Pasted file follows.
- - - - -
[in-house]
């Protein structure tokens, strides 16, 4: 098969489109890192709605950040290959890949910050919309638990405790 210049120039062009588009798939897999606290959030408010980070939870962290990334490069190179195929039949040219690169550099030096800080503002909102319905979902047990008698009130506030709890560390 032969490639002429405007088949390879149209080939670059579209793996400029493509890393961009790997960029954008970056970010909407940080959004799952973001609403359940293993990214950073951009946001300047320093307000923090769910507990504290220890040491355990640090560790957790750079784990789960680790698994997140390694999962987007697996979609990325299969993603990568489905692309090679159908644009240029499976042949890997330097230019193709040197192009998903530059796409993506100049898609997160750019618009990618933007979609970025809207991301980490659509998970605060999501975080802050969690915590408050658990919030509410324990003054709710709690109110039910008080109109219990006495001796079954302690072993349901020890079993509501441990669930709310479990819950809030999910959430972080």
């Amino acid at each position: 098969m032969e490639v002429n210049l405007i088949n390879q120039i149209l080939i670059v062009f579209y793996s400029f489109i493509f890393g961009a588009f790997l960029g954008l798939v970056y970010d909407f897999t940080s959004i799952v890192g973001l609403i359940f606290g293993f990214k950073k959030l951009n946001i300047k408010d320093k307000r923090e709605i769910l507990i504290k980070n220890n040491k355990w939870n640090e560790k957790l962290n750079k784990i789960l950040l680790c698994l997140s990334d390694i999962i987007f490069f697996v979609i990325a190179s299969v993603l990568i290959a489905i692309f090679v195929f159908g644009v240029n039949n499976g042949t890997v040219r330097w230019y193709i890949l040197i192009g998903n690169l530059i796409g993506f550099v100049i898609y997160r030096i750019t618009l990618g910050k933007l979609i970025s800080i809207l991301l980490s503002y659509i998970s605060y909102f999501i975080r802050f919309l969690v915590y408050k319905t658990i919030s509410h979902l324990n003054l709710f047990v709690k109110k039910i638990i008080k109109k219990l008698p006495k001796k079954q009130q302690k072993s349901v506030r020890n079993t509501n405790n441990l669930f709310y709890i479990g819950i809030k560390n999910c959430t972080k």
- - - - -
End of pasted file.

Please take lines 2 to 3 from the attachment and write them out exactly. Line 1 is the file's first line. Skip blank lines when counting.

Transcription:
């Protein structure tokens, strides 16, 4: 098969489109890192709605950040290959890949910050919309638990405790 210049120039062009588009798939897999606290959030408010980070939870962290990334490069190179195929039949040219690169550099030096800080503002909102319905979902047990008698009130506030709890560390 032969490639002429405007088949390879149209080939670059579209793996400029493509890393961009790997960029954008970056970010909407940080959004799952973001609403359940293993990214950073951009946001300047320093307000923090769910507990504290220890040491355990640090560790957790750079784990789960680790698994997140390694999962987007697996979609990325299969993603990568489905692309090679159908644009240029499976042949890997330097230019193709040197192009998903530059796409993506100049898609997160750019618009990618933007979609970025809207991301980490659509998970605060999501975080802050969690915590408050658990919030509410324990003054709710709690109110039910008080109109219990006495001796079954302690072993349901020890079993509501441990669930709310479990819950809030999910959430972080």
């Amino acid at each position: 098969m032969e490639v002429n210049l405007i088949n390879q120039i149209l080939i670059v062009f579209y793996s400029f489109i493509f890393g961009a588009f790997l960029g954008l798939v970056y970010d909407f897999t940080s959004i799952v890192g973001l609403i359940f606290g293993f990214k950073k959030l951009n946001i300047k408010d320093k307000r923090e709605i769910l507990i504290k980070n220890n040491k355990w939870n640090e560790k957790l962290n750079k784990i789960l950040l680790c698994l997140s990334d390694i999962i987007f490069f697996v979609i990325a190179s299969v993603l990568i290959a489905i692309f090679v195929f159908g644009v240029n039949n499976g042949t890997v040219r330097w230019y193709i890949l040197i192009g998903n690169l530059i796409g993506f550099v100049i898609y997160r030096i750019t618009l990618g910050k933007l979609i970025s800080i809207l991301l980490s503002y659509i998970s605060y909102f999501i975080r802050f919309l969690v915590y408050k319905t658990i919030s509410h979902l324990n003054l709710f047990v709690k109110k039910i638990i008080k109109k219990l008698p006495k001796k079954q009130q302690k072993s349901v506030r020890n079993t509501n405790n441990l669930f709310y709890i479990g819950i809030k560390n999910c959430t972080k």